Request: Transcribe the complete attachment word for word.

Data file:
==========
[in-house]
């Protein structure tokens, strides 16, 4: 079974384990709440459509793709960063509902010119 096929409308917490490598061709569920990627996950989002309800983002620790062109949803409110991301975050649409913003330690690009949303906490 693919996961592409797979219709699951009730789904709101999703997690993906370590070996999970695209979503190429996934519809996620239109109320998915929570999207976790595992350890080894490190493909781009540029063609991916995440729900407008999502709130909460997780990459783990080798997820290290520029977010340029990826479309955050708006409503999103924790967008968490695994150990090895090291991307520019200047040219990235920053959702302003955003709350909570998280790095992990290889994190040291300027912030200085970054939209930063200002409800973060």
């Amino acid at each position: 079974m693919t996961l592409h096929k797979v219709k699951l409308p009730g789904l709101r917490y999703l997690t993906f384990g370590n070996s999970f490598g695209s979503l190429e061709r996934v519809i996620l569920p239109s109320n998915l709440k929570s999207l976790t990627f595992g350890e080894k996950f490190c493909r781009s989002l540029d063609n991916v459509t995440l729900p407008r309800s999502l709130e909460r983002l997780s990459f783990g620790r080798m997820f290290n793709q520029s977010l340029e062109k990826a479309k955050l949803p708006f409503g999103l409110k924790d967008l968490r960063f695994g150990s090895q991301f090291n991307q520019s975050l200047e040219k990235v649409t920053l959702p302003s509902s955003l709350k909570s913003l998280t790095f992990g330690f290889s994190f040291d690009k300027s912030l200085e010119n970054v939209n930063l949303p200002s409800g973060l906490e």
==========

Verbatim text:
[in-house]
């Protein structure tokens, strides 16, 4: 079974384990709440459509793709960063509902010119 096929409308917490490598061709569920990627996950989002309800983002620790062109949803409110991301975050649409913003330690690009949303906490 693919996961592409797979219709699951009730789904709101999703997690993906370590070996999970695209979503190429996934519809996620239109109320998915929570999207976790595992350890080894490190493909781009540029063609991916995440729900407008999502709130909460997780990459783990080798997820290290520029977010340029990826479309955050708006409503999103924790967008968490695994150990090895090291991307520019200047040219990235920053959702302003955003709350909570998280790095992990290889994190040291300027912030200085970054939209930063200002409800973060």
């Amino acid at each position: 079974m693919t996961l592409h096929k797979v219709k699951l409308p009730g789904l709101r917490y999703l997690t993906f384990g370590n070996s999970f490598g695209s979503l190429e061709r996934v519809i996620l569920p239109s109320n998915l709440k929570s999207l976790t990627f595992g350890e080894k996950f490190c493909r781009s989002l540029d063609n991916v459509t995440l729900p407008r309800s999502l709130e909460r983002l997780s990459f783990g620790r080798m997820f290290n793709q520029s977010l340029e062109k990826a479309k955050l949803p708006f409503g999103l409110k924790d967008l968490r960063f695994g150990s090895q991301f090291n991307q520019s975050l200047e040219k990235v649409t920053l959702p302003s509902s955003l709350k909570s913003l998280t790095f992990g330690f290889s994190f040291d690009k300027s912030l200085e010119n970054v939209n930063l949303p200002s409800g973060l906490e």